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pone-0096511-g004: Comparing estimated belief with performance and trial-by-trial belief.(a) A DM with a non-uniform prior of as in Fig. 3b. Trial-by-trial belief differs from performance because of the asymmetric prior. By contrast, the estimated belief using Eq. (13) matches the trial-by-trial belief, because the decision maker's state is fully observable in a DM. (b) A two race model with uniform priors as in Fig 3c. This time, the decision maker's state is not fully observable because the state of the losing race is unknown to the experimenter. As a consequence, the belief estimated by Eq. (13) no longer matches the trial-by-trial belief of the observer but only the averaged belief, where the average is performed over the state of the losing race. Details of the model simulations are described in Methods: Generating Figures 3 and 4.

Mentions: (a) In a DM, a particle drifts and diffuses over time. A decision is performed as soon as this particle reaches one of the two boundaries. The mean drift rate , which is unknown to the decision maker, determines which of the two choices is correct. In this illustration, the drift is towards the upper boundary, corresponding to hidden state , such that is the correct choice. We show eight (solid) trajectories leading to the correct choice () and two (dashed) trajectories leading to the wrong choice (). Our framework allows for time-varying boundaries, as shown here and used to generate Figs. 3a/b and 4a/b. (b) A race model features races (here ) that compete against each other in a race towards a boundary of height . The race that first reaches its associated boundary determines the decision. The set of all races is described by a drifting/diffusing particle in -dimensional space. In our illustration this particle drifts towards the upper boundary (thus ) and diffuses in both dimensions. Thus, four (solid) trajectories lead to the correct choice (), and one (dashed) trajectory leads to the incorrect choice ().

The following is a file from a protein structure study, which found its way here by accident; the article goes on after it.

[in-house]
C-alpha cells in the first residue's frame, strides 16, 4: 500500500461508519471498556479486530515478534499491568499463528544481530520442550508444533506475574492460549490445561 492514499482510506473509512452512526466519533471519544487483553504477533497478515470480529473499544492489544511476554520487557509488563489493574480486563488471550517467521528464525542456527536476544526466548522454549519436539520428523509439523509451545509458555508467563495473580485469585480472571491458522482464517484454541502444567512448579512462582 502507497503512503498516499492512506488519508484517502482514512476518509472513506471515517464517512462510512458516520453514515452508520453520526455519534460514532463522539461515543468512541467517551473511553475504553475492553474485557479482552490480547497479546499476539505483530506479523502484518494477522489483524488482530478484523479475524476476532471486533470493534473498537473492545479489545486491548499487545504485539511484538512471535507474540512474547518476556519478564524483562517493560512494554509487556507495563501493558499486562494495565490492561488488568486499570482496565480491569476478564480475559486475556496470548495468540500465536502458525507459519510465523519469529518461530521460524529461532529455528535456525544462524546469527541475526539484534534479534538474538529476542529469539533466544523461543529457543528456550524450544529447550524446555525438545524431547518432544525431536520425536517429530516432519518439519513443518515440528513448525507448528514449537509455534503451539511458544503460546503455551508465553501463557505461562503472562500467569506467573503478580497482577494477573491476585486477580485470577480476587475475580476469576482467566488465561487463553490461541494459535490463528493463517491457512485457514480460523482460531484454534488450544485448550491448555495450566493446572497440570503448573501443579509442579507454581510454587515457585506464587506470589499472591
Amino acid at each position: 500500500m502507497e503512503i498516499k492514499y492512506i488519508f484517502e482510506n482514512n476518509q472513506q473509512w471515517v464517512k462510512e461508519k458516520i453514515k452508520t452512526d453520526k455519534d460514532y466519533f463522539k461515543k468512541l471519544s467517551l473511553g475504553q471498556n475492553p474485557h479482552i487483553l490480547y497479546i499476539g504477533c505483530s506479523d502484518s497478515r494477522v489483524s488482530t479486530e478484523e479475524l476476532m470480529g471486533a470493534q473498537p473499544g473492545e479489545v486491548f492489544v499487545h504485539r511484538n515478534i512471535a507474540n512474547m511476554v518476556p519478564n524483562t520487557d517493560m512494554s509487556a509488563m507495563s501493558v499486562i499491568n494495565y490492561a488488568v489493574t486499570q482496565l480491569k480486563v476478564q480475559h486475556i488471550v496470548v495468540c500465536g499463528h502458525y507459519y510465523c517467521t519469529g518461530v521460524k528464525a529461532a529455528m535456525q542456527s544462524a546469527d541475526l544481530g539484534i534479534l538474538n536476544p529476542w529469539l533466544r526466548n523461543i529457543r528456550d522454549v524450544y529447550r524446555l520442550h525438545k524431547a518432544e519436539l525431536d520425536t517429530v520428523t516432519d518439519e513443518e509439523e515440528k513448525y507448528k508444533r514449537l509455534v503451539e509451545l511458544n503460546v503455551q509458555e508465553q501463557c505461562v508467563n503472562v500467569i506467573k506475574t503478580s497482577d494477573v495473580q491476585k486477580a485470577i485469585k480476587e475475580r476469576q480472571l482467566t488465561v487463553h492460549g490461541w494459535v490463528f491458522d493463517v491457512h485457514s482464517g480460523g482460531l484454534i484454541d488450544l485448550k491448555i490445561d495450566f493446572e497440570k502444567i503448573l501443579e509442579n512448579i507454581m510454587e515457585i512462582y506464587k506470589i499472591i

Relation between belief and performance in perceptual decision making.

Drugowitsch J, Moreno-Bote R, Pouget A - PLoS ONE (2014)

Comparing estimated belief with performance and trial-by-trial belief.(a) A DM with a non-uniform prior of  as in Fig. 3b. Trial-by-trial belief differs from performance because of the asymmetric prior. By contrast, the estimated belief using Eq. (13) matches the trial-by-trial belief, because the decision maker's state is fully observable in a DM. (b) A two race model with uniform priors as in Fig 3c. This time, the decision maker's state is not fully observable because the state of the losing race is unknown to the experimenter. As a consequence, the belief estimated by Eq. (13) no longer matches the trial-by-trial belief of the observer but only the averaged belief, where the average is performed over the state of the losing race. Details of the model simulations are described in Methods: Generating Figures 3 and 4.
© Copyright Policy
Related In: Results  -  Collection

License
Show All Figures
getmorefigures.php?uid=PMC4016031&req=5

pone-0096511-g004: Comparing estimated belief with performance and trial-by-trial belief.(a) A DM with a non-uniform prior of as in Fig. 3b. Trial-by-trial belief differs from performance because of the asymmetric prior. By contrast, the estimated belief using Eq. (13) matches the trial-by-trial belief, because the decision maker's state is fully observable in a DM. (b) A two race model with uniform priors as in Fig 3c. This time, the decision maker's state is not fully observable because the state of the losing race is unknown to the experimenter. As a consequence, the belief estimated by Eq. (13) no longer matches the trial-by-trial belief of the observer but only the averaged belief, where the average is performed over the state of the losing race. Details of the model simulations are described in Methods: Generating Figures 3 and 4.